nytheatre.com review by Martin Denton
August 13, 2008
What I really admire in Harrison David Rivers's new play Fell is its depiction of a loving, if somewhat insular, upwardly mobile African American family. Even though Jesse, the dad, is absent more than he wants to be due to long hours at the office, and Angela, the mom, is transparently striving and opportunistic in her dealings with—well—just about everyone, these two people clearly and authentically love each other and their two children. Functional (as opposed to rampantly dysfunctional) family relationships are hard to come by in American drama, and I was charmed by the one Rivers offers us.
There is, for example, a simply magical scene near the beginning of the play, in which the two kids—Web, a perpetually awkward teenager, and Zora, about 10, with what her mother describes as a big personality—are playing jump rope. The phone rings, and Angela strides over to answer it. The kids instantly turn the jump rope into a make-believe phone cord with a receiver on either end, each playing their Mom as gracious lady on the phone. Funny and heartwarming because it's so completely real, this is the kind of writing that showcases Rivers at his best and makes Fell's portrayal of this family-in-trouble so affecting.
Unfortunately, the main turns of events in Fell aren't this trivial and natural. The principal conflict has to do with Jesse's treatment at work, at the hands of his boss, a white man named Bill. The press materials and some of the dialogue deal in a general way with a glass ceiling resulting from racism; but the scenes between the two men are of a more sexual nature (Bill asks Jesse to show him how large his penis is). The problem here is that though the demeaning treatment of Jesse is clearly illustrated, the nature of it feels inappropriate in a way that only partially has to do with racism—Jesse seems to be more a victim of sexual harassment than bigotry, and that detracts from Rivers's theme.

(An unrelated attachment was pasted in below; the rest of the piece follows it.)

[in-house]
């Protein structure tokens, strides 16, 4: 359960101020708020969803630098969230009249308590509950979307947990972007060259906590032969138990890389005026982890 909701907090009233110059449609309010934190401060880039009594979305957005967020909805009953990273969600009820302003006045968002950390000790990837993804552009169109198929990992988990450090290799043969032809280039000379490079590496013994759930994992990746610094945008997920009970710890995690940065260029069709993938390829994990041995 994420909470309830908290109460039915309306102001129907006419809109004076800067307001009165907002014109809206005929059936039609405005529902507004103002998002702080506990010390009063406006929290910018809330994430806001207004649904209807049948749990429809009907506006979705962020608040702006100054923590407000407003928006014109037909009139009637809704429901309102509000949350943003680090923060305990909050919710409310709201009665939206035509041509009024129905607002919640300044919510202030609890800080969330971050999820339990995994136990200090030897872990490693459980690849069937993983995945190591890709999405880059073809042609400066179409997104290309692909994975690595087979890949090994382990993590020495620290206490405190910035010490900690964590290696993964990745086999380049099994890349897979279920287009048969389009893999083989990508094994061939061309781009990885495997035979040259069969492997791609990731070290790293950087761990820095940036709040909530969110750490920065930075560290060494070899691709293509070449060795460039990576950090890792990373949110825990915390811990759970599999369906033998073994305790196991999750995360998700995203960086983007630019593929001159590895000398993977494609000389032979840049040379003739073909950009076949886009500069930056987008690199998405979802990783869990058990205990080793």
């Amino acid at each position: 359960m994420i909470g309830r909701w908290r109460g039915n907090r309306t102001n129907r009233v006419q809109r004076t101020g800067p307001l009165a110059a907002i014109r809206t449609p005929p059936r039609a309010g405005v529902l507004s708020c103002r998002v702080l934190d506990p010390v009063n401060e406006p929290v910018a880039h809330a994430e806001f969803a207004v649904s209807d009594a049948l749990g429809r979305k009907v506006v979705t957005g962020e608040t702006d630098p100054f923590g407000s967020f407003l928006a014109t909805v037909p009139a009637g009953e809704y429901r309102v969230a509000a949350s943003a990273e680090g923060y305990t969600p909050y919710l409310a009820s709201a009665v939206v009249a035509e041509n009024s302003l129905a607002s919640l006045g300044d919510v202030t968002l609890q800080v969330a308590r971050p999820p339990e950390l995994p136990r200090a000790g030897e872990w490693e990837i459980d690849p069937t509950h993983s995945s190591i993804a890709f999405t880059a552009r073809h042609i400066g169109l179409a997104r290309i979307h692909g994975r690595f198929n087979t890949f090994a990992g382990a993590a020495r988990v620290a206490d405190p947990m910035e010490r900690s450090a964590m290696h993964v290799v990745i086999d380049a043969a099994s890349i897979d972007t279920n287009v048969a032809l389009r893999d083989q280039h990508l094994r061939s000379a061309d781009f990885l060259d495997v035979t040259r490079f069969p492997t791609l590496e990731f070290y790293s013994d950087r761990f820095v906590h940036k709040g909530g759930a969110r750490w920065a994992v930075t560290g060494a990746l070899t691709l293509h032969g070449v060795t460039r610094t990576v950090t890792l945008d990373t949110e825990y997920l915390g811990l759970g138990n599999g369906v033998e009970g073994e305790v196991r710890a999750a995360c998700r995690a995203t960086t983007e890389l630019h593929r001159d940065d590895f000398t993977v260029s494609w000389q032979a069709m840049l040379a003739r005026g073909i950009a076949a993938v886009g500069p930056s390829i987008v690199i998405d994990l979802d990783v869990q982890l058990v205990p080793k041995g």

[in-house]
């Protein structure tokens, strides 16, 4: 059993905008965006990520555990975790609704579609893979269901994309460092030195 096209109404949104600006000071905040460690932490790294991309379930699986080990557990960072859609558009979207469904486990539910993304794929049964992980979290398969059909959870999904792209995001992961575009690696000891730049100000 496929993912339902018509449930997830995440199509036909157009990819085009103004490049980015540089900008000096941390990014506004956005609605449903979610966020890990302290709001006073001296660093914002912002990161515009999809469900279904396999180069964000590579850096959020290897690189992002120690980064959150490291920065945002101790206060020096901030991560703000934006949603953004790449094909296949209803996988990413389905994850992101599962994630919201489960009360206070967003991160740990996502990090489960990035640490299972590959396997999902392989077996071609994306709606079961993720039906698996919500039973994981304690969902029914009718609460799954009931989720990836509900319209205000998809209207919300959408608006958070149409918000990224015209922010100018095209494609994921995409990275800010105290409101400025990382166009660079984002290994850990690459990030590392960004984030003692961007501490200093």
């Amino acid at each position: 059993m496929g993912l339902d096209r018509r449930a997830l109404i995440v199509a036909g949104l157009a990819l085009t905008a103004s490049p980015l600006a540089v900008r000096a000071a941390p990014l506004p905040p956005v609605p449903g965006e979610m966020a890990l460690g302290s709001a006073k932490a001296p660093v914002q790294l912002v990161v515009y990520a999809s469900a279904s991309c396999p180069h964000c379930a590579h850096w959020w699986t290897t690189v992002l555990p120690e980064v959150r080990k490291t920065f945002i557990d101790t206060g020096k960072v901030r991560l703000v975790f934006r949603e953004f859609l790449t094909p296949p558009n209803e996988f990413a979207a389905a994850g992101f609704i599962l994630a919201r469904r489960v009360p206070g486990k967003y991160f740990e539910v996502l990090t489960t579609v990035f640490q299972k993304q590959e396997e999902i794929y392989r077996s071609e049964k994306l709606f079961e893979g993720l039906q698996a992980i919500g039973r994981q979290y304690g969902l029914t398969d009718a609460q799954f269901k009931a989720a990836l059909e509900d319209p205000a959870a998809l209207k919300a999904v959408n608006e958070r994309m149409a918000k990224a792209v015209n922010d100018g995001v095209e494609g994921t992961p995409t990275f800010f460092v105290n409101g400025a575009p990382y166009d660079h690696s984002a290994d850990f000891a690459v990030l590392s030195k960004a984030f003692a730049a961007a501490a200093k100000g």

A slave woman, identified as a ghost, figures in several scenes as well, reminding Jesse and his children to remember and honor their African roots. But a lack of pride in his heritage doesn't seem to be Jesse's problem, either (or even Angela's, for that matter: it's not that they want to be white so much as that she wants to be rich; Oprah is her role model).
So though race and other issues get serious airing here, the drama doesn't finally hang together or make cogent points the way we'd wish. But Rivers's writing and characterizations are rich and rewarding, and make me eager to see more work by this fairly new playwright.
The production, directed expertly by Jess McLeod, boasts a company of likable actors—Laurence Stepney as Jesse, Melissa Joyner as Angela, Kendale Winbush as Web, Jehan O. Young as the ghost, and Jack Perry as Bill (okay, he's not really likable in this role, but he is effective). The show is stolen by Rory Lipede as Zora, though; she's described in dialogue as a firecracker, and that's exactly what Lipede gives us in the role: a sweet, smart, completely charming and completely guileless little girl who is a handful-and-a-half. Lipede is a major find; her performance here is certainly one of the highlights of this FringeNYC.